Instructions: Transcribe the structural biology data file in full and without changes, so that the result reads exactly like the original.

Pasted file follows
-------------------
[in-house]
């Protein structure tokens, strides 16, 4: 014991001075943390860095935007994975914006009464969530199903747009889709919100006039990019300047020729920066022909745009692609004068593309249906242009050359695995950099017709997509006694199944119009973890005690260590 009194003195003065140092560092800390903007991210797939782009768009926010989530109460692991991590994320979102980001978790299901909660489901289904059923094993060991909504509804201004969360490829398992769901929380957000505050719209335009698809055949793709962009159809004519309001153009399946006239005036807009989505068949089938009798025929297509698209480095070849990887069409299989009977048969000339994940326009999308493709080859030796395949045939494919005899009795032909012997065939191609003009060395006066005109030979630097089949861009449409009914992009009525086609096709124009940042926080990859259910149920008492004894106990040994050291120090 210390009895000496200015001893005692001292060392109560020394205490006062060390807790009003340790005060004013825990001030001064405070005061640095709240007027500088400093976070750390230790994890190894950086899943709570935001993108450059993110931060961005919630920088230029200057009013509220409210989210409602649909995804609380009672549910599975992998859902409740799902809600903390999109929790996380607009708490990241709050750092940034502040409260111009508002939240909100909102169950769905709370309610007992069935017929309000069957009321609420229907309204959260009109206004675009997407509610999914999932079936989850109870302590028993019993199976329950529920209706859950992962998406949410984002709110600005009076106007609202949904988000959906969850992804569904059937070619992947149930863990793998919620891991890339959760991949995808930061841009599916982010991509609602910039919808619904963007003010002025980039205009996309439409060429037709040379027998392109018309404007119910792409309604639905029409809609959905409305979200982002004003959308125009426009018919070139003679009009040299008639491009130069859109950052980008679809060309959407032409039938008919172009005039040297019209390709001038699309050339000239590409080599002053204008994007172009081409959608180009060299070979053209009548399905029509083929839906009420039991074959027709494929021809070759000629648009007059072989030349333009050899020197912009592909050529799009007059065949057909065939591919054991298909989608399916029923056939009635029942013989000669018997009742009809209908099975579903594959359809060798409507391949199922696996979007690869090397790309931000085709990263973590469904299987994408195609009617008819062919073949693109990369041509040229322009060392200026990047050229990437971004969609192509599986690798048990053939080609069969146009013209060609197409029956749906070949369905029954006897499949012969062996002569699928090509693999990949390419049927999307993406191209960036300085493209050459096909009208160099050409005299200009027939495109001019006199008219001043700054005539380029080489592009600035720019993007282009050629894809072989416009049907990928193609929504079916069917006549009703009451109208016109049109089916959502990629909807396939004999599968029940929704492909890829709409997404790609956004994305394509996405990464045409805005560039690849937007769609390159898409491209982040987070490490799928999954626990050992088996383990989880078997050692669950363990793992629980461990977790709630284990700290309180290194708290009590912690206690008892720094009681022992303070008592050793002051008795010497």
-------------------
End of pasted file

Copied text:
[in-house]
């Protein structure tokens, strides 16, 4: 014991001075943390860095935007994975914006009464969530199903747009889709919100006039990019300047020729920066022909745009692609004068593309249906242009050359695995950099017709997509006694199944119009973890005690260590 009194003195003065140092560092800390903007991210797939782009768009926010989530109460692991991590994320979102980001978790299901909660489901289904059923094993060991909504509804201004969360490829398992769901929380957000505050719209335009698809055949793709962009159809004519309001153009399946006239005036807009989505068949089938009798025929297509698209480095070849990887069409299989009977048969000339994940326009999308493709080859030796395949045939494919005899009795032909012997065939191609003009060395006066005109030979630097089949861009449409009914992009009525086609096709124009940042926080990859259910149920008492004894106990040994050291120090 210390009895000496200015001893005692001292060392109560020394205490006062060390807790009003340790005060004013825990001030001064405070005061640095709240007027500088400093976070750390230790994890190894950086899943709570935001993108450059993110931060961005919630920088230029200057009013509220409210989210409602649909995804609380009672549910599975992998859902409740799902809600903390999109929790996380607009708490990241709050750092940034502040409260111009508002939240909100909102169950769905709370309610007992069935017929309000069957009321609420229907309204959260009109206004675009997407509610999914999932079936989850109870302590028993019993199976329950529920209706859950992962998406949410984002709110600005009076106007609202949904988000959906969850992804569904059937070619992947149930863990793998919620891991890339959760991949995808930061841009599916982010991509609602910039919808619904963007003010002025980039205009996309439409060429037709040379027998392109018309404007119910792409309604639905029409809609959905409305979200982002004003959308125009426009018919070139003679009009040299008639491009130069859109950052980008679809060309959407032409039938008919172009005039040297019209390709001038699309050339000239590409080599002053204008994007172009081409959608180009060299070979053209009548399905029509083929839906009420039991074959027709494929021809070759000629648009007059072989030349333009050899020197912009592909050529799009007059065949057909065939591919054991298909989608399916029923056939009635029942013989000669018997009742009809209908099975579903594959359809060798409507391949199922696996979007690869090397790309931000085709990263973590469904299987994408195609009617008819062919073949693109990369041509040229322009060392200026990047050229990437971004969609192509599986690798048990053939080609069969146009013209060609197409029956749906070949369905029954006897499949012969062996002569699928090509693999990949390419049927999307993406191209960036300085493209050459096909009208160099050409005299200009027939495109001019006199008219001043700054005539380029080489592009600035720019993007282009050629894809072989416009049907990928193609929504079916069917006549009703009451109208016109049109089916959502990629909807396939004999599968029940929704492909890829709409997404790609956004994305394509996405990464045409805005560039690849937007769609390159898409491209982040987070490490799928999954626990050992088996383990989880078997050692669950363990793992629980461990977790709630284990700290309180290194708290009590912690206690008892720094009681022992303070008592050793002051008795010497």